For example, say you have $1000 and take 5x leverage. You now have $5000 to invest. However, now the price only needs to drop 20% to lose 100% of your investment. If the price of the crypto you were leverage trading wicks down briefly to 20% even more a few seconds, you stand to lose your entire investment.

Examples of Crypto Scam Wicks

Scam wick liquidations primarily happen on centralized exchanges.

Bitmex Scam Wick

BitMex XRP. On February 13th, 2020, the price of XRP on the centralized exchange Bitmex flash crashed from 31 cents down to 13 cents for only a few seconds.

financial chart

This was long enough to trigger all of the liquidations from leveraged investors. 

If you look on other exchanges, the prices of XRP did not wick in as drastic a fashion as on BitMex. This leaves you to wonder if this was just a technical design error, market manipulation, or centralized foul play.

Binance Scam Wick

Here is one more example of a price wick on Binance, which did not occur on any other centralized or decentralized exchanges.

Binance Scam Wicks

How To Protect Yourself From Crypto Scam Wicks

Do Not use Centralized Exchanges.

There are myriad reasons to not use centralized exchanges. The main reason is to hold the keys to your own crypto. Scam wicks have highlighted an additional reason which is to avoid exposure to their centralized price feed data. Centralized exchanges likely pull price feeds from limited sources and/or control the prices themselves. This puts your option trades and stop losses at risk.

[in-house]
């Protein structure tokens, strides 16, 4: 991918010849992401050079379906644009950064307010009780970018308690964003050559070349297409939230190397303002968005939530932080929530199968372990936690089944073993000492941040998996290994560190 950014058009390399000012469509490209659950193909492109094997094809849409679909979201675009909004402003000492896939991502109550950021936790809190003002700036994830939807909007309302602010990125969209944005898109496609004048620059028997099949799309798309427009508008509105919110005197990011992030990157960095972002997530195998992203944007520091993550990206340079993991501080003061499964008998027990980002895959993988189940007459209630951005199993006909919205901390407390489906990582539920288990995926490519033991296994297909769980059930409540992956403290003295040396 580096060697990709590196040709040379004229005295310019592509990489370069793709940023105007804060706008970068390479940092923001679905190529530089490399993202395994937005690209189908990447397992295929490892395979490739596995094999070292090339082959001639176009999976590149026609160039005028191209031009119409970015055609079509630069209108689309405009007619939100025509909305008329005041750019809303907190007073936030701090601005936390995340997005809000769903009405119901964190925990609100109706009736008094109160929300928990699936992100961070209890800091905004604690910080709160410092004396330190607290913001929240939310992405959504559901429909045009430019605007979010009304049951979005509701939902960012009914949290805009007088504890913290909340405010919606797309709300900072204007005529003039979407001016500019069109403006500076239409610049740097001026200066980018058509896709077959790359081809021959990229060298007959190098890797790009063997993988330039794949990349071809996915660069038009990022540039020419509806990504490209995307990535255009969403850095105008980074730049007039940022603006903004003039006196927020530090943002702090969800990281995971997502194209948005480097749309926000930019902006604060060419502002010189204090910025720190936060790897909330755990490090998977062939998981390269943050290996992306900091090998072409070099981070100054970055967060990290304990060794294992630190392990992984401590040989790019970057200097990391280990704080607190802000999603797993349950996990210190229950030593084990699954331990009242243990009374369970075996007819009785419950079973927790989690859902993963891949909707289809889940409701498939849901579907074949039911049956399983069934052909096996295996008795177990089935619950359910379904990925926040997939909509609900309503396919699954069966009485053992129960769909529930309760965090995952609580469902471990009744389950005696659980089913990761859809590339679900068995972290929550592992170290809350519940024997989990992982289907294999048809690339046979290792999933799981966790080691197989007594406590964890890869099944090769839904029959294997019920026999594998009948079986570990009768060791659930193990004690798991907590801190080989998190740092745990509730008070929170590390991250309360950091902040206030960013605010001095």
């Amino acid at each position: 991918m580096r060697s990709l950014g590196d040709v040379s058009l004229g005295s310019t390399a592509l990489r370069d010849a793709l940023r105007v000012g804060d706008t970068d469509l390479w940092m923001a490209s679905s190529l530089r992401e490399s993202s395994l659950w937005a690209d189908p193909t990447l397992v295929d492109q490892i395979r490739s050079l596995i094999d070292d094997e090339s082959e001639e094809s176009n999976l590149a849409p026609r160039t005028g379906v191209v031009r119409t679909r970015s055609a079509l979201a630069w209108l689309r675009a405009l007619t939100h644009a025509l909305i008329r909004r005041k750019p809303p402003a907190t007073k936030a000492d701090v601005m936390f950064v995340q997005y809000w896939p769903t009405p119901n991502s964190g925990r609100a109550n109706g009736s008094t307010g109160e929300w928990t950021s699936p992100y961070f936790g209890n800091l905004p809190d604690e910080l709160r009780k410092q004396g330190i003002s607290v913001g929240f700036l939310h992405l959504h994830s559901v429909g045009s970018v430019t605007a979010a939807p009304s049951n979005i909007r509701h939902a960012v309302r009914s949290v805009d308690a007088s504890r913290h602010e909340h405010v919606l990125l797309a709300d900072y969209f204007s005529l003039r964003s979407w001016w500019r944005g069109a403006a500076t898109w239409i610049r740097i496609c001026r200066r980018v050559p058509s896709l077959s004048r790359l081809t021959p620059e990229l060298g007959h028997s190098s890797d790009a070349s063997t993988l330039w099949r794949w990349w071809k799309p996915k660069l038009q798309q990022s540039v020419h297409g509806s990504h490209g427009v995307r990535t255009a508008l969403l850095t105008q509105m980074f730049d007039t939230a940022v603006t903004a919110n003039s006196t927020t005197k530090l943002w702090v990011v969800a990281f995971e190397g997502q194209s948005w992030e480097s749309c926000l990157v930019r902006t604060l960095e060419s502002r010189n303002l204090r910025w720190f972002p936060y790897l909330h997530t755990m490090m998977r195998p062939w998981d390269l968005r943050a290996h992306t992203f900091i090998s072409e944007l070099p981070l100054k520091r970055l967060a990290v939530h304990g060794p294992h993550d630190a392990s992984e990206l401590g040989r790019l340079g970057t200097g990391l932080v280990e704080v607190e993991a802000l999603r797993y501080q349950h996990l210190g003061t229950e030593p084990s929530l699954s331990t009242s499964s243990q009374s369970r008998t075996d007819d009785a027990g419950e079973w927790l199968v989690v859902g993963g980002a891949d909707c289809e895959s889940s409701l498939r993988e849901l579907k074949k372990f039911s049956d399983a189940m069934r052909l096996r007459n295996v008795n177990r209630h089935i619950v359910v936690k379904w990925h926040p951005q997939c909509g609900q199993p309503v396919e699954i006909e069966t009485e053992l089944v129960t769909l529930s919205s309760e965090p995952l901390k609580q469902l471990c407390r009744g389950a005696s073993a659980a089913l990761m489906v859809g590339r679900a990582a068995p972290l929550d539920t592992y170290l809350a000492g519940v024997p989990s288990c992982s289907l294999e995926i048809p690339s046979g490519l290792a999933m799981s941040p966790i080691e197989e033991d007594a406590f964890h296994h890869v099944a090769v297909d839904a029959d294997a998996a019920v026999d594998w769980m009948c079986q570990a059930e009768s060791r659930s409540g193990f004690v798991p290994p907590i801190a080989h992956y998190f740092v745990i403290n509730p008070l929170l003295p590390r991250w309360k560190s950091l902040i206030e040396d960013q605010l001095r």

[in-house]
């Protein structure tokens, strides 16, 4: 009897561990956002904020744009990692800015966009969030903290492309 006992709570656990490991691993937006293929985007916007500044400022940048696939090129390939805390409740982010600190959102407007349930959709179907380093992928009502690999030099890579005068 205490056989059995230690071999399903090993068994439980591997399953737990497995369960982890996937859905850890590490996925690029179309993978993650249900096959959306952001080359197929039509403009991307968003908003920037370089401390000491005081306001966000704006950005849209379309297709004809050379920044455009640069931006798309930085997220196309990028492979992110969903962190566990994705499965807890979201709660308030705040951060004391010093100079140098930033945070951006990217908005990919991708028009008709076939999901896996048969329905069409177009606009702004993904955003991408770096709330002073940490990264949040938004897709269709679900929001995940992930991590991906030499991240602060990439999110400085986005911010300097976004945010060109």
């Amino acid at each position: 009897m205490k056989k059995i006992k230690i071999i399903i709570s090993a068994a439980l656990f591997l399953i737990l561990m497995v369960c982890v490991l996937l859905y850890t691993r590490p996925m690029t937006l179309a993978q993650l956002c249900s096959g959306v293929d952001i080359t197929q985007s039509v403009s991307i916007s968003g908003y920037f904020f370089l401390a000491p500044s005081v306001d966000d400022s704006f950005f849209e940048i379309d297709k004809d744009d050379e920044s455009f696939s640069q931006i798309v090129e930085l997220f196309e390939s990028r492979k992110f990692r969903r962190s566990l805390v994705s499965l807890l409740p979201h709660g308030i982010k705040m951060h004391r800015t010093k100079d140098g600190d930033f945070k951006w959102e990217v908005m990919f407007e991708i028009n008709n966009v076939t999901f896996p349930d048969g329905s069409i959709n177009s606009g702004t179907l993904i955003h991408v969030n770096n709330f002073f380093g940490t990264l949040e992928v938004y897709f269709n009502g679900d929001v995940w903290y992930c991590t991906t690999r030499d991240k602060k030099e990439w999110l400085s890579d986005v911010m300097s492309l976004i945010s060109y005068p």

Do Not Leverage Trade (Especially with Low Liquidity).

This one should be self-explanatory by now. Smart men go broke three ways. Ladies, liquor and leverage. Avoid taking leverage, especially in markets as volatile as cryptocurrency. Scam wicks are just one way in which you can get rekt by leverage trading. 

Use DeFi Protocols with Multiple Price Feeds from Decentralized Oracles.

One potential problem arising from scam wicks would be smart contracts which are reliant on accurate price feed data. For example, if the price of PLS wicks down abruptly within the Liquid Loans protocol, many vaults would be liquidated instantly. This would cause serious problems to the functionality of the protocol. To solve this problem, use protocols that rely on decentralized blockchain oracles such as Fetch Oracle.

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Disclaimer:Please note that nothing on this website constitutes financial advice. Whilst every effort has been made to ensure that the information provided on this website is accurate, individuals must not rely on this information to make a financial or investment decision. Before making any decision, we strongly recommend you consult a qualified professional who should take into account your specific investment objectives, financial situation and individual needs.

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Connor is a US-based digital marketer and writer. He has a diverse military and academic background, but developed a passion over the years for blockchain and DeFi because of their potential to provide censorship resistance and financial freedom. Connor is dedicated to educating and inspiring others in the space, and is an active member and investor in the Ethereum, Hex, and PulseChain communities.